New York, October 11, 2005—The editor of a monthly magazine about women's rights went on trial today in Kabul's provincial court on blasphemy charges for publishing articles purported to offend Islam.
The prosecutor asked the court to "severely punish" Ali Mohaqiq Nasab, editor of the monthly Haqooq-i-Zan (Women's Rights), as "a lesson for him and others," the Afghan Independent Journalists Association (AIJA) reported. A court official told Reuters that a group of religious leaders were demanding a 10- to 15-year jail sentence for the editor.
Nasab, an Islamic scholar who is defending himself, denied that he had committed blasphemy and attempted to defend the position of the articles in court. Local press freedom advocates who were in court said that Nasab was not allowed to answer the charges in full, and that as many as 15 judges questioned the editor, creating a chaotic atmosphere. The hearing will continue Wednesday.
The attorney general ordered Nasab's arrest on October 1 after the religious adviser to President Hamid Karzai, Mohaiuddin Baluch, filed a complaint about the magazine. "I took the two magazines and spoke to the Supreme Court chief, who wrote to attorney general to investigate," Baluch told The Associated Press.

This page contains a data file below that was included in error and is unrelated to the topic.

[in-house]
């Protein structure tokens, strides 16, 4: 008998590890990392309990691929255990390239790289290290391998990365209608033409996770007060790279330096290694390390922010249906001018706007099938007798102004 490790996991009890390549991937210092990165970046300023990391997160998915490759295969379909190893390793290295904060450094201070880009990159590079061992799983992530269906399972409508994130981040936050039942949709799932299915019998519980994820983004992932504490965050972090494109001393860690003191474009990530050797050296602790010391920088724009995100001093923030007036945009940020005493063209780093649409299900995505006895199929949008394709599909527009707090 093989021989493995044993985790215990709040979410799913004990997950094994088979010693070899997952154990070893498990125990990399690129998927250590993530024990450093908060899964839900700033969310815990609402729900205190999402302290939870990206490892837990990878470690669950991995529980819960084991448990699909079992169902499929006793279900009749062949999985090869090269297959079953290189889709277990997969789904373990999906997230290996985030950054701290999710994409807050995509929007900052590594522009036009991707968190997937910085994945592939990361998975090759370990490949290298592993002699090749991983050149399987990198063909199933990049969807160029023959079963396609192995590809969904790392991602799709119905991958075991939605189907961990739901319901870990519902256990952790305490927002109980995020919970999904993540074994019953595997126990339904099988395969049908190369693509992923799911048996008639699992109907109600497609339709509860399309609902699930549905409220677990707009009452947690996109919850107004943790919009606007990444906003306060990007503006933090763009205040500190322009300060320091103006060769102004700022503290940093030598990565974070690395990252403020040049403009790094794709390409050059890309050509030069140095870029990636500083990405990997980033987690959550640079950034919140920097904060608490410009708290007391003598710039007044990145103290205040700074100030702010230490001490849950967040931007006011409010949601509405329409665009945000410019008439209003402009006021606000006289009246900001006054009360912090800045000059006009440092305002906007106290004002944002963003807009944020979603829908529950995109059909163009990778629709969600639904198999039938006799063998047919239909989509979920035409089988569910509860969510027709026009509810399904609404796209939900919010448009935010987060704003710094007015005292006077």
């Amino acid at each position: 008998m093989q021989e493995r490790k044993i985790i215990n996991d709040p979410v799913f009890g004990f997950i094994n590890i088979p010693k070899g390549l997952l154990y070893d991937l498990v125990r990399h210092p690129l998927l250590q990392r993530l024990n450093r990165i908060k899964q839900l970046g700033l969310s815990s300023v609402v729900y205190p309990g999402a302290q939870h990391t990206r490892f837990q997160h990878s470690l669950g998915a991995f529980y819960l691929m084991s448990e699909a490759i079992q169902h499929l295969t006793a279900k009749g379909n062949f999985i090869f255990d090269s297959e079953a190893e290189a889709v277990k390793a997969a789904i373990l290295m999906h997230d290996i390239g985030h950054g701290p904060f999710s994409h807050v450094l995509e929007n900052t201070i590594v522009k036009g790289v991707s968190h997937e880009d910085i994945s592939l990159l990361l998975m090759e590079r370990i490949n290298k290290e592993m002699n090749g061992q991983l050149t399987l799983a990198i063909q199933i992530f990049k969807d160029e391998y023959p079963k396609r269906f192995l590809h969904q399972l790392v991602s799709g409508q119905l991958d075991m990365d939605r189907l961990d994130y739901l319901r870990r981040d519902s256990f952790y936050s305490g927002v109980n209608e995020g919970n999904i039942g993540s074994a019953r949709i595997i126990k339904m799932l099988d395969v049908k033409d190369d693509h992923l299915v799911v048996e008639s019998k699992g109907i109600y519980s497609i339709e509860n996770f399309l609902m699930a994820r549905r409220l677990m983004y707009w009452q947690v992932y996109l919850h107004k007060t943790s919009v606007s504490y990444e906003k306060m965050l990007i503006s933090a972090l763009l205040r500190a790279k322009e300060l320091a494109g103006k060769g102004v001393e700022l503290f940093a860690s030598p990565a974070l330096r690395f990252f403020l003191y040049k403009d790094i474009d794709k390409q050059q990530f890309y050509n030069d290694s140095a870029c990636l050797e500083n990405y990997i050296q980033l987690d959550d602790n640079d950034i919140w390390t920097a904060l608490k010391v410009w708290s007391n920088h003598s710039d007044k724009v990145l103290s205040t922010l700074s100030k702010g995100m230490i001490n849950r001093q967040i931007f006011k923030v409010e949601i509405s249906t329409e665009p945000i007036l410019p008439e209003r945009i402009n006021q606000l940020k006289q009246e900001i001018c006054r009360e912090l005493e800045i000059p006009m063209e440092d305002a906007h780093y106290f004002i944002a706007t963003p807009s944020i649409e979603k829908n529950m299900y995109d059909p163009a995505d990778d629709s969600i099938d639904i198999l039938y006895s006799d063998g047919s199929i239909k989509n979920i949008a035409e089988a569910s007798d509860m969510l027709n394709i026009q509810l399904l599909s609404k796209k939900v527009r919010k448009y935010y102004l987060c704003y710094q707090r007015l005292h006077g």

In the allegedly blasphemous articles, Nasab questioned the use of harsh punishments under traditional Islamic law, such as amputating the hands of thieves as punishment for stealing, and publicly stoning those accused of adultery, according to international news accounts. He has been in custody since October 1.
"The arrest and trial of Ali Mohaqeq Nasab on blasphemy charges is a giant step backward for press freedom in Afghanistan," CPJ Executive Director Ann Cooper said. "Nasab should be released immediately and without condition."
Writings considered anti-Islamic are prohibited under a revised media law signed in March 2004, but the law is vaguely worded and local journalists are uncertain what constitutes a violation. That uncertainty and this trial could have a chilling effect on writing about religious issues, local media sources say.
The media law also stipulates that journalists can be legally detained only with the approval of a 17-member commission of government officials and journalists. Fazel Sangcharaki, a deputy minister at the ministry of information and culture, told Reuters that Nasab's arrest was technically illegal, and that the editor should be transferred to the commission's custody.
In 2003, two editors of the weekly Aftab were jailed for a week on blasphemy charges for publishing a controversial series of articles condemning crimes committed by senior Afghan leaders in the name of Islam. The two editors were later cleared of the charges, but they were forced to leave the country because of threats against their lives.
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